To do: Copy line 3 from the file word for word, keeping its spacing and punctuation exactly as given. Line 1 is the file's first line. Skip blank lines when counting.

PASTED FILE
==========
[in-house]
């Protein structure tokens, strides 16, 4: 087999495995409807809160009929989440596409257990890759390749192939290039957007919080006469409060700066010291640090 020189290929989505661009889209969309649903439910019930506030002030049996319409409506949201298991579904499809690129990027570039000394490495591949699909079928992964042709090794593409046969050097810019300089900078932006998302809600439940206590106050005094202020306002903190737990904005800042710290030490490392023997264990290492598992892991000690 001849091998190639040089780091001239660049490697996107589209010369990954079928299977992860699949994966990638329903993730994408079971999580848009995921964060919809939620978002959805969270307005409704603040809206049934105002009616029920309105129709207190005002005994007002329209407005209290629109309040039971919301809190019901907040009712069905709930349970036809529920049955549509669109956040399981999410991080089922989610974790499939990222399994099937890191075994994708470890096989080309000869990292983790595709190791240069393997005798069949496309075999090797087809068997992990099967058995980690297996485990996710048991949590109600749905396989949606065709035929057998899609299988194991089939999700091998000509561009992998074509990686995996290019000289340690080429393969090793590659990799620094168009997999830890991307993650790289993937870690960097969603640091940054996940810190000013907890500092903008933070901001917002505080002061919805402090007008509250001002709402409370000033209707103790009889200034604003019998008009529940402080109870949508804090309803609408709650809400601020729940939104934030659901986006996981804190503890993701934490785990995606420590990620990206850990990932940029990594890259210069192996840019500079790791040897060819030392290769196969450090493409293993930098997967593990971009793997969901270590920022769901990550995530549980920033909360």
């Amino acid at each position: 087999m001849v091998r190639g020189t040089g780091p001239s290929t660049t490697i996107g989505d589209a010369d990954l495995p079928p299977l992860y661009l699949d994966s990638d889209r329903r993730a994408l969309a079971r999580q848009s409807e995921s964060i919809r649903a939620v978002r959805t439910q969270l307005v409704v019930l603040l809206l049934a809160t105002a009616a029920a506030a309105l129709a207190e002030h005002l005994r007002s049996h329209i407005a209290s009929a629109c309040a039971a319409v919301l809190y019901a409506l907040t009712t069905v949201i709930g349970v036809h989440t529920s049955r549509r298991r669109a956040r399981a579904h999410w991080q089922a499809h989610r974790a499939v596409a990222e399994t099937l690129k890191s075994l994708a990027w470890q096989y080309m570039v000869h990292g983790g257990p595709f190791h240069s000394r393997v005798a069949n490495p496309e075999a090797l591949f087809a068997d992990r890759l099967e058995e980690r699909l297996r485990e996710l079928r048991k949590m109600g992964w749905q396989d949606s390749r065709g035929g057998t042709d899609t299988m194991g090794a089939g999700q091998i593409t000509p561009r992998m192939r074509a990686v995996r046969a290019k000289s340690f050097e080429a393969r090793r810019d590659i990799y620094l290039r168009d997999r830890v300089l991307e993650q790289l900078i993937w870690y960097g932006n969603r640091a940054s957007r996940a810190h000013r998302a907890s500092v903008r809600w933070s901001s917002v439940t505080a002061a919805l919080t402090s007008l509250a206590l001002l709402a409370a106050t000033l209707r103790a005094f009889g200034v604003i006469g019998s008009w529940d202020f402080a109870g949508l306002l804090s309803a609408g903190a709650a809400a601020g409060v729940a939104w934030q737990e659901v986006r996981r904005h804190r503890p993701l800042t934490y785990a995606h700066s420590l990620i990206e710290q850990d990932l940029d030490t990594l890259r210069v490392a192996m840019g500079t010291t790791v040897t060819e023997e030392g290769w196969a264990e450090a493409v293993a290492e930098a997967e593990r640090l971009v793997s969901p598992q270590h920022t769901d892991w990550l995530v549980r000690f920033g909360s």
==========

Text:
């Amino acid at each position: 087999m001849v091998r190639g020189t040089g780091p001239s290929t660049t490697i996107g989505d589209a010369d990954l495995p079928p299977l992860y661009l699949d994966s990638d889209r329903r993730a994408l969309a079971r999580q848009s409807e995921s964060i919809r649903a939620v978002r959805t439910q969270l307005v409704v019930l603040l809206l049934a809160t105002a009616a029920a506030a309105l129709a207190e002030h005002l005994r007002s049996h329209i407005a209290s009929a629109c309040a039971a319409v919301l809190y019901a409506l907040t009712t069905v949201i709930g349970v036809h989440t529920s049955r549509r298991r669109a956040r399981a579904h999410w991080q089922a499809h989610r974790a499939v596409a990222e399994t099937l690129k890191s075994l994708a990027w470890q096989y080309m570039v000869h990292g983790g257990p595709f190791h240069s000394r393997v005798a069949n490495p496309e075999a090797l591949f087809a068997d992990r890759l099967e058995e980690r699909l297996r485990e996710l079928r048991k949590m109600g992964w749905q396989d949606s390749r065709g035929g057998t042709d899609t299988m194991g090794a089939g999700q091998i593409t000509p561009r992998m192939r074509a990686v995996r046969a290019k000289s340690f050097e080429a393969r090793r810019d590659i990799y620094l290039r168009d997999r830890v300089l991307e993650q790289l900078i993937w870690y960097g932006n969603r640091a940054s957007r996940a810190h000013r998302a907890s500092v903008r809600w933070s901001s917002v439940t505080a002061a919805l919080t402090s007008l509250a206590l001002l709402a409370a106050t000033l209707r103790a005094f009889g200034v604003i006469g019998s008009w529940d202020f402080a109870g949508l306002l804090s309803a609408g903190a709650a809400a601020g409060v729940a939104w934030q737990e659901v986006r996981r904005h804190r503890p993701l800042t934490y785990a995606h700066s420590l990620i990206e710290q850990d990932l940029d030490t990594l890259r210069v490392a192996m840019g500079t010291t790791v040897t060819e023997e030392g290769w196969a264990e450090a493409v293993a290492e930098a997967e593990r640090l971009v793997s969901p598992q270590h920022t769901d892991w990550l995530v549980r000690f920033g909360s």